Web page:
In the past, I’ve covered topics such as Breaking Down Silos and Changing Your Point of View and Outside In versus Inside Out. In these and other posts, the theme has been about putting the user first. Regardless of where you might be in the user lifecycle: performing activities such as assessing, designing, migrating or validating a proof of concept or pilot; or operationally, looking at ongoing monitoring, diagnostics and troubleshooting; or perhaps you’re checking the health or optimizing your platform or infrastructure… In all cases the message and concept is simple: Put the user at the center of workspace delivery and management.
On the surface, Stratusphere UX appears to be just another monitoring solution. And while it is common for the solution to be placed in that IT category, there are important and user-centric use cases that are necessary point out. Stratusphere shines and is differentiated in its ability to map use cases and core functions in a user-centric way. When you put the user at the center of the workspace you are able to deliver, manage and meet user expectations; regardless of how that workspace may be delivered—in the cloud, virtually or with good old PCs.
User experience should be agnostic. Users don’t care—or may not even realize—how their windows workspace is being delivered. In the end it is about productivity and meeting expectations. If you change the delivery or modality of how windows is experienced, should it matter? The end user just wants it to work. The user wants the experience she or he had yesterday. The fact that you took her PC away and swapped it for a thin client is your problem, not hers. Why not define success metrics for that workspace irrespective of its delivery?
Stratusphere’s ability to quantify the user experience; to define a key metric that is able to model the experiential findings a user has when sitting in front of a keyboard, provides a platform agnostic measure of success. This collection of machine and I/O experience indicators transcend any specific platform and provide an opportunity to define success outside of traditional infrastructure or platform metrics. This is a critically important measure when defining a user-centric workspace management approach.
Related to platform and delivery is the need for a persistent measurement that can follow the user over time. Perhaps you have not migrated or you do not tie users to a specific Windows delivery, but instead offer flexible workspace delivery options to your user population. Perhaps you have a segment of your user population that leverage a virtual, cloud-based workspace on Monday and Fridays. On Tuesday they are in a corporate location where they use on premises VDI. On Wednesday they’re on the road using a full OS installed on a laptop, and on Thursday they’re located in a remote office streaming server-hosted applications. Does your user know the delivery platform is variable throughout the week? Why monitor and operationalize these platforms using anything other than a user-centric view. Platform and infrastructure is secondary to meeting user expectations and delivering a persistent user experience. No?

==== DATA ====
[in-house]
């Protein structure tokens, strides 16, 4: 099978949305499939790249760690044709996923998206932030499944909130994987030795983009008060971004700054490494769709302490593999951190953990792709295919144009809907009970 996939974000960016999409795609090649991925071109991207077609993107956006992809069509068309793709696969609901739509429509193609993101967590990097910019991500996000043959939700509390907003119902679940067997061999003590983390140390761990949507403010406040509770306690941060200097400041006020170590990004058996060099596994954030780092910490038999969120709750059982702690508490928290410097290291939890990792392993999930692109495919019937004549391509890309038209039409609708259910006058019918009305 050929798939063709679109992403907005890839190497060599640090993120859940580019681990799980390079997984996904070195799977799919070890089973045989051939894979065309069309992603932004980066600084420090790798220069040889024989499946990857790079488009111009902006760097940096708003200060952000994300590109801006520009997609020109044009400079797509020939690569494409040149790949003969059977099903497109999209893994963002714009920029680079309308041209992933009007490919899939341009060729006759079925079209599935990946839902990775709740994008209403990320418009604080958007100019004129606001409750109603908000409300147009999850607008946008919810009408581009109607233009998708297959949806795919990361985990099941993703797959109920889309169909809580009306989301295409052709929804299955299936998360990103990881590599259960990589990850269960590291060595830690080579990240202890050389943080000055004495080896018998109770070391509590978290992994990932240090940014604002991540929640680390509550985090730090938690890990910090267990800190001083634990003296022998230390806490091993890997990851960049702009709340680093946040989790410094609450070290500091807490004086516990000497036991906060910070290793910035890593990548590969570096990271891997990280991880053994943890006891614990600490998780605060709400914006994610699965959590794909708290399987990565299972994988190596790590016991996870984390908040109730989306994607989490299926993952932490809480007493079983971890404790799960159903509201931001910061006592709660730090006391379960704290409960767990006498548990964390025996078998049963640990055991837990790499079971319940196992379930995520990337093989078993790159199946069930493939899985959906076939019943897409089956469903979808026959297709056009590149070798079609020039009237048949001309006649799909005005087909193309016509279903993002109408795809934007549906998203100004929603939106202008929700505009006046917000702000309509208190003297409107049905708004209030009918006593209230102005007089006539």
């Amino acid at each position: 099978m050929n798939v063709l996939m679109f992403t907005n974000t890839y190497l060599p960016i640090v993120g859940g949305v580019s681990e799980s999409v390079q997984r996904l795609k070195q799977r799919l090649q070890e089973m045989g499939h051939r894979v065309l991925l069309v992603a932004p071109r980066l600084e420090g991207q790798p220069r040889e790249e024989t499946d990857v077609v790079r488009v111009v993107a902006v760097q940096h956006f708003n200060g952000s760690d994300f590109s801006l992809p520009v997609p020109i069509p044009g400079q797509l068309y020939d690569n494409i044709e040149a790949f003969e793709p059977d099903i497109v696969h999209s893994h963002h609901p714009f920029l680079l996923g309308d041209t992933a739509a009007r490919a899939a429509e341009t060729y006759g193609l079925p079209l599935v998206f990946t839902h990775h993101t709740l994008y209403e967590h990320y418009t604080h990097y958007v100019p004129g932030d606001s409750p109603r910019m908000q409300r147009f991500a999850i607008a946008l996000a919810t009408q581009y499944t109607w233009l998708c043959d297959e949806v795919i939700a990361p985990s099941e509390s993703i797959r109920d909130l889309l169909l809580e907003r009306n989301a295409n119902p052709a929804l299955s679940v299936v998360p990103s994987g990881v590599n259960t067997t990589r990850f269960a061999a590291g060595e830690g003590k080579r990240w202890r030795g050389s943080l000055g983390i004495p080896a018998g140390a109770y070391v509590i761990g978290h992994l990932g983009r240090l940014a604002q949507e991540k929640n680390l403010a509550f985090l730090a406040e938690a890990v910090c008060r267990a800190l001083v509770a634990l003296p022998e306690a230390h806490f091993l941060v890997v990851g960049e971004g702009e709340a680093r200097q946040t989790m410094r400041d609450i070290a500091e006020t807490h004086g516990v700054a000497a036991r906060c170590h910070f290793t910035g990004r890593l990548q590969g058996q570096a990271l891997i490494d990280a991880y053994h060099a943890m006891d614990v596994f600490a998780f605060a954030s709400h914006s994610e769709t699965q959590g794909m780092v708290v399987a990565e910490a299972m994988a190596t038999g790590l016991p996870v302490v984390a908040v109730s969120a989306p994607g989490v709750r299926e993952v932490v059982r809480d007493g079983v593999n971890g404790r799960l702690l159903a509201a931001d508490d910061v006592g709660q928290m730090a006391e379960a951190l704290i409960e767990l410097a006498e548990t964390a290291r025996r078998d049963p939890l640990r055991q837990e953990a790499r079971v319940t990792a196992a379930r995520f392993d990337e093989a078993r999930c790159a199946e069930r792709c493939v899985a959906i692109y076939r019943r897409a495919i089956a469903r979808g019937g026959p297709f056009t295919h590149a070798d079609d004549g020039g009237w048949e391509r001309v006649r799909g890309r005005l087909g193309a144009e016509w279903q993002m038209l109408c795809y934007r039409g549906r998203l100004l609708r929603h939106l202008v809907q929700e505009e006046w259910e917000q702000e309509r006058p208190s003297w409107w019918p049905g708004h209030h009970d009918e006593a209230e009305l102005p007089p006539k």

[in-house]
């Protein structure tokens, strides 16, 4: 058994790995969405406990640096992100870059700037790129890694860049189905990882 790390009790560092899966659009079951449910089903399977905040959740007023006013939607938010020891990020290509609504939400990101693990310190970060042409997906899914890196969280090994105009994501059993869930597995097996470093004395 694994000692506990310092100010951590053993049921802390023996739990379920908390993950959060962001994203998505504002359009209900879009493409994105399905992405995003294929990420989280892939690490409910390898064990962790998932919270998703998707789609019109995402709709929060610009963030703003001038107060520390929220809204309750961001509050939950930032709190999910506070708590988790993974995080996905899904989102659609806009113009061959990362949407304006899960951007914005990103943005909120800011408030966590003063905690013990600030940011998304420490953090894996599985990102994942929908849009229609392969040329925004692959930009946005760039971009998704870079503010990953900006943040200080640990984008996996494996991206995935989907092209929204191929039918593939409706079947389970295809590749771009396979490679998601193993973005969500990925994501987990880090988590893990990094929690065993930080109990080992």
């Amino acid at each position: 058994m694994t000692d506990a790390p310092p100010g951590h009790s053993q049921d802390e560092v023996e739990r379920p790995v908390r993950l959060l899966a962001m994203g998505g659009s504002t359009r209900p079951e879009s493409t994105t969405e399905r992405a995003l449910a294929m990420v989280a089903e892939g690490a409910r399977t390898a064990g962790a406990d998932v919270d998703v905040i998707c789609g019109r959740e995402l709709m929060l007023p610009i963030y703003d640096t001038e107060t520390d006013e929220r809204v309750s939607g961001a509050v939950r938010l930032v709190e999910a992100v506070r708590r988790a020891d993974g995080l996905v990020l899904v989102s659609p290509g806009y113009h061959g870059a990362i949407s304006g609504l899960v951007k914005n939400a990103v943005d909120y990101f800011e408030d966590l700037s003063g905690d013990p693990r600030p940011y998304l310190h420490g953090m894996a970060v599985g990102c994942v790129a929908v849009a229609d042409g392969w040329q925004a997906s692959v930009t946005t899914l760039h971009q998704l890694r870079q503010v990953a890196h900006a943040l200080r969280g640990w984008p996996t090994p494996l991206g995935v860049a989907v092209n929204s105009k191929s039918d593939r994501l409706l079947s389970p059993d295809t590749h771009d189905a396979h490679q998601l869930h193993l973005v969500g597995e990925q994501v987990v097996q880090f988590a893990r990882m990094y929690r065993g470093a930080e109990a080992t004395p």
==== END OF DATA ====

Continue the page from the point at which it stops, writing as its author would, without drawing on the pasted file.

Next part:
For example, in the above screen capture, I examined all user groups over a 30-day period with an eye on user experience score… With the addition of a “Current Host Name” basis column in Stratusphere, I’m able to look at individual groups of users and how their user experience differed over time, and across different hosts. This information tells me not only that user experience changed for these groups, but it provides me with a list of platform and infrastructure areas I should examine to ensure I deliver a persistent user experience.
The User Must be Prioritized
I’ve said it before… The end user should be the center of your IT world when supporting user workloads. That is not to say infrastructure-centric and other monitoring approaches are of no value. But if you define success in meeting user experience based on meeting user expectations.
The Stratusphere composite UX Profile, which is a composite metric that defines the user experience, is critically important in the delivery, management and ability to meet user expectations. Without it, you very well could be making changes that have little-to-no-benefit to the end user.
Infrastructure will come and go. Platforms change, and best practices for workspace deployments will evolve. What remains persistent are users. Meeting expectations and performance requirements—ultimately the user experience—is the only metric that matters. Keep an eye on your infrastructure, but keep a closer eye on user experience as it should define your success in delivering end user workspaces.